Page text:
NEW YORK — The Twins’ postgame clubhouse Saturday afternoon was a mix of quiet commotion, frustration and confusion — and it had little to do with the final score in a 6-1 loss to the Yankees which ended their four-game winning streak.
Some players expressed suspicion that New York starter Domingo Germán’s pitches were moving more than expected during a dominant outing, perhaps wondering about foreign substances that might have impacted his pitches. In reality, it was a different point of contention than the one that resulted in Minnesota manager Rocco Baldelli being ejected before the fourth inning at Yankee Stadium.
Baldelli disputed that Germán was asked to rid his hands of an excessive amount of rosin – a permitted substance – but the right-hander reappeared with some rosin remaining on his throwing hand. The skipper felt that the failure to fully comply should have led to Germán’s exclusion from the game and took issue with the fact that he was allowed to continue throwing.
“Their pitcher was asked to do something about a rule that has been the center of much discussion, and he failed to do what he was asked to do: get rid of something he carried in hand,” Baldelli said. . “That’s all.”
Germán had retired the Twins’ first nine batters before first base umpire and crew chief James Hoye conducted a thorough examination of Germán’s hands and glove as he left the field after the third inning. Hoye told a pool reporter that he felt stickiness from the rosin and asked Germán to wash it off to avoid any possibility of a problem.
When Germán emerged to pitch the fourth inning after hitting a rosin bag in the Yanks dugout, Hoye intercepted him for another check and reported finding a bit of sticky on Germán’s little finger, causing a long conference involving Germán, manager Aaron Boone and several Yankees players. The referees met separately before Hoye allowed Germán to remain in the match.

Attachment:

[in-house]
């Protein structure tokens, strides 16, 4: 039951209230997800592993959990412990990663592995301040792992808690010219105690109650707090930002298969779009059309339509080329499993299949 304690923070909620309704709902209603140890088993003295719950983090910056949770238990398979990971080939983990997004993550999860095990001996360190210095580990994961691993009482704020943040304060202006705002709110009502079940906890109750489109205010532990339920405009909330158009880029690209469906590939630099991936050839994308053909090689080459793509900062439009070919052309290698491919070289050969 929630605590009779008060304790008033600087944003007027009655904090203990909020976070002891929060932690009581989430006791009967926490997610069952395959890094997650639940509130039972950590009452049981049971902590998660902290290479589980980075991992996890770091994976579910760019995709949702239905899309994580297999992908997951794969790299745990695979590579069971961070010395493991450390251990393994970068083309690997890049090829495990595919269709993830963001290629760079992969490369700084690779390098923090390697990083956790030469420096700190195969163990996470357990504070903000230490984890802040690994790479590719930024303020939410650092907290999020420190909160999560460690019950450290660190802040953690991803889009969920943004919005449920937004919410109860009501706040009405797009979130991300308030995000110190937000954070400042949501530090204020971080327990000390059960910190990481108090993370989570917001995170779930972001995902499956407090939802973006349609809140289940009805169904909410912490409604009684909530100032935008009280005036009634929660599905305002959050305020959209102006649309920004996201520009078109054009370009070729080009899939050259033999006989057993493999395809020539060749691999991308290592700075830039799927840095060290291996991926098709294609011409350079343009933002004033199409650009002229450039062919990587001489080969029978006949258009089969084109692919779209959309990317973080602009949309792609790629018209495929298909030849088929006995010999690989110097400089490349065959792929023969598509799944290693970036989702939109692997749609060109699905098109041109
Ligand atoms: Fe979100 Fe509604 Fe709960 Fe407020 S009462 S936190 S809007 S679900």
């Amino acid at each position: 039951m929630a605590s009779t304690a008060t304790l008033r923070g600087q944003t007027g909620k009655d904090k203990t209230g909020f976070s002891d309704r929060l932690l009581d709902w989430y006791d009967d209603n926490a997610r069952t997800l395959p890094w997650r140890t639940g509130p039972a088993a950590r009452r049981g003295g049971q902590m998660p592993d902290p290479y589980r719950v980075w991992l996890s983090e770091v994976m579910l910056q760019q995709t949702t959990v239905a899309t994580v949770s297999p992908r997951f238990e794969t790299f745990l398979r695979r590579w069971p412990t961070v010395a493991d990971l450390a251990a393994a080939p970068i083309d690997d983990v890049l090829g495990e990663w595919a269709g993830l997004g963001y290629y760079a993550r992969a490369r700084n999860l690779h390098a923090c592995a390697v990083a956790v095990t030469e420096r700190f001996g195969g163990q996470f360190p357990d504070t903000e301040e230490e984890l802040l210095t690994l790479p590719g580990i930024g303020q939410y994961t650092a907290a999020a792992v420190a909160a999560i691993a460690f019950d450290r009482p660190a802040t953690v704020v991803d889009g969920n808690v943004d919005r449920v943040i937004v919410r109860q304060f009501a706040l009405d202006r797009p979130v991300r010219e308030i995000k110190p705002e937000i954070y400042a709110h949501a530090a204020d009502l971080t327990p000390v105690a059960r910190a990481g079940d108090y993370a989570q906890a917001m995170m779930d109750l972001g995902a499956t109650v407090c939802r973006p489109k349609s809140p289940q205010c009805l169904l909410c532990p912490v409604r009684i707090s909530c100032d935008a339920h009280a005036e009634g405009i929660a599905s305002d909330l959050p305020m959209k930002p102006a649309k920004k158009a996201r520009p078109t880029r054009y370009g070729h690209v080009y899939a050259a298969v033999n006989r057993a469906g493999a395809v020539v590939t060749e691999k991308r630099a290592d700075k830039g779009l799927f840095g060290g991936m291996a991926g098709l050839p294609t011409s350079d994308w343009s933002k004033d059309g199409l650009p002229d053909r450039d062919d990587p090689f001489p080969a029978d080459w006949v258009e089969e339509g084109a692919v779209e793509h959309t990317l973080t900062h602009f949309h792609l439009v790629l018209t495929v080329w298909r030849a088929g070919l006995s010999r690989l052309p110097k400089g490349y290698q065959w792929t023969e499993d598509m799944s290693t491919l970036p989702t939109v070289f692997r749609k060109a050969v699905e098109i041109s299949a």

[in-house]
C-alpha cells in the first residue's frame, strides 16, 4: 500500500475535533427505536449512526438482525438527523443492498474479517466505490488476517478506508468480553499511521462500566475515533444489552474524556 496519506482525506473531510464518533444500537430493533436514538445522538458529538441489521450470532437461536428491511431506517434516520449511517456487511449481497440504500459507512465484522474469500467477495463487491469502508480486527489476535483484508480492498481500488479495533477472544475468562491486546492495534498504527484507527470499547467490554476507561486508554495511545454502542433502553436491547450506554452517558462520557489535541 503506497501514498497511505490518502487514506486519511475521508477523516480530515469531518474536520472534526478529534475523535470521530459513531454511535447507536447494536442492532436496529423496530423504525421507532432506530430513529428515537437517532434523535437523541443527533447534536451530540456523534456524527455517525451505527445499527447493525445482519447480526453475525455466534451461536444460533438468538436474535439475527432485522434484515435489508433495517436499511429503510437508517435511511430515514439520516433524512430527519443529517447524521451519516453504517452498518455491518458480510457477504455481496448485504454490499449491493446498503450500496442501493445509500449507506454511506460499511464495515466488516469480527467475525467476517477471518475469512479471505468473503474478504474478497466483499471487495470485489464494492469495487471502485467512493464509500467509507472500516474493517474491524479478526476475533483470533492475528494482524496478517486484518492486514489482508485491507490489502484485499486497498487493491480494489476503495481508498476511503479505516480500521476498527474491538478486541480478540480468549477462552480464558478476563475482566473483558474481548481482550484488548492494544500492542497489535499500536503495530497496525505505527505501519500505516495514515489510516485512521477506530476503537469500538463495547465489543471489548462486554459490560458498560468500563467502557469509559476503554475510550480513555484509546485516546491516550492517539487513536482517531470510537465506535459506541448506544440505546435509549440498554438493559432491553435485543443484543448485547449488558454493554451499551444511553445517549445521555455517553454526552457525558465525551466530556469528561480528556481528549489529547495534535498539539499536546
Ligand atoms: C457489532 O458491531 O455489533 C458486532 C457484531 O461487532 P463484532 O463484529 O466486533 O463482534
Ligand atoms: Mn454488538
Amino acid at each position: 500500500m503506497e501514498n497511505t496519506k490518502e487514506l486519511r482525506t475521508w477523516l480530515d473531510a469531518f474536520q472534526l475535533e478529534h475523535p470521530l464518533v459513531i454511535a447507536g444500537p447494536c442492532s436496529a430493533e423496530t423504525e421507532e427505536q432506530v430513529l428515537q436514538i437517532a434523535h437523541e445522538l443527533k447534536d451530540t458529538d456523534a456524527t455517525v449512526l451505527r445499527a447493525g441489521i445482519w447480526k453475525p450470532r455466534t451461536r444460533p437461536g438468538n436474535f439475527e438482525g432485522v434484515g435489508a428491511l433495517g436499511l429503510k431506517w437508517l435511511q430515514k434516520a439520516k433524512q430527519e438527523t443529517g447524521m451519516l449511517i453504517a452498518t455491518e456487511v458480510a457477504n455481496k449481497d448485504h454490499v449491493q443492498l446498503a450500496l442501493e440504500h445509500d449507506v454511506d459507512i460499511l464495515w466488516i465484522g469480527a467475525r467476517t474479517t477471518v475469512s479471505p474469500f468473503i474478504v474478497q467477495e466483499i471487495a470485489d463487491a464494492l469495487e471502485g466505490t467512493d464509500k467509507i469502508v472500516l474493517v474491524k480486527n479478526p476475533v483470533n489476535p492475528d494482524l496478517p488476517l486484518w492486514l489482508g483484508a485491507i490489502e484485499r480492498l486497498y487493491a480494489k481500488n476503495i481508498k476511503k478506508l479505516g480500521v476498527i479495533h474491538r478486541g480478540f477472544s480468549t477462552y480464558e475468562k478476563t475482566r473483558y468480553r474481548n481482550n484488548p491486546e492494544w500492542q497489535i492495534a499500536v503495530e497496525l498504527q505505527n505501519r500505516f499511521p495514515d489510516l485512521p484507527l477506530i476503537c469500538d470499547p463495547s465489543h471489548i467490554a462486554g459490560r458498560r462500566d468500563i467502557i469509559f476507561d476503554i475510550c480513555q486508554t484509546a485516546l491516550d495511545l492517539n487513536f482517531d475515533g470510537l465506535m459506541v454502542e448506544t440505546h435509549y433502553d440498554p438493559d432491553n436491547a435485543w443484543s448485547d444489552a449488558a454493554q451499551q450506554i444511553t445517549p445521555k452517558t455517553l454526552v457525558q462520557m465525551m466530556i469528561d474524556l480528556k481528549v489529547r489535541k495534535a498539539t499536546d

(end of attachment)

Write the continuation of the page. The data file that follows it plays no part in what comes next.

“So he washed his hands, but before he goes out he hits the rosin because he doesn’t go to the rosin on the mound that often, which got their attention,” Boone said.
That was the essence of the disagreement, according to Hoye and Baldelli: The Twins skipper felt the need for a second, lengthy conversation should have led to an ejection for noncompliance. The referees did not send Germán off because they did not consider rosin to be a foreign substance that would impact the flight of the ball.
“The most important reason it was not expelled is that it was not determined to be a foreign substance and it did not reach that level of viscosity on his hand,” second base umpire DJ Reyburn said.
“I was able to explain to them and tell them that I have a bag of rosin that is in the dugout area, where I sit all the time,” Germán said through an interpreter. “He was able to talk about it, understand and reason about it.”
At that point, Baldelli was coming out of his dugout looking to be sent off for the first time this season and for the 10th time in his career.
Germán remained stingy after the chaos, retiring the next seven Twins as he opened his outing by giving up 16 in a row before singles by Christian Vázquez and Michael A. Taylor cut short his bid for a perfect game in the top of the sixth sleeve.
Byron Buxton and Trevor Larnach both suggested after the match that they felt Germán’s pitch movement was anomalous to what they expected from the scouting reports, even before testing began – and their suspicions were increased when conversations took place.
On average, Germán’s four-seam fastball featured an extra inch of vertical break and three extra inches of horizontal break compared to his season average, with slightly extra spin, but movement and spin on his curveball were not significantly higher.
“It’s one thing for some guys to see their numbers go up one day,” Larnach said. “And then it’s another thing that their numbers are going up, and their manager and the referees are all talking.”
They did not make open accusations, but also disputed the idea that the multiple discussions did not lead to an expulsion.
“I’m not saying he’s doing anything wrong, but it’s not a good idea,” Buxton said.
“I think everyone respects the fact that Rocco showed great frustration,” Larnach said.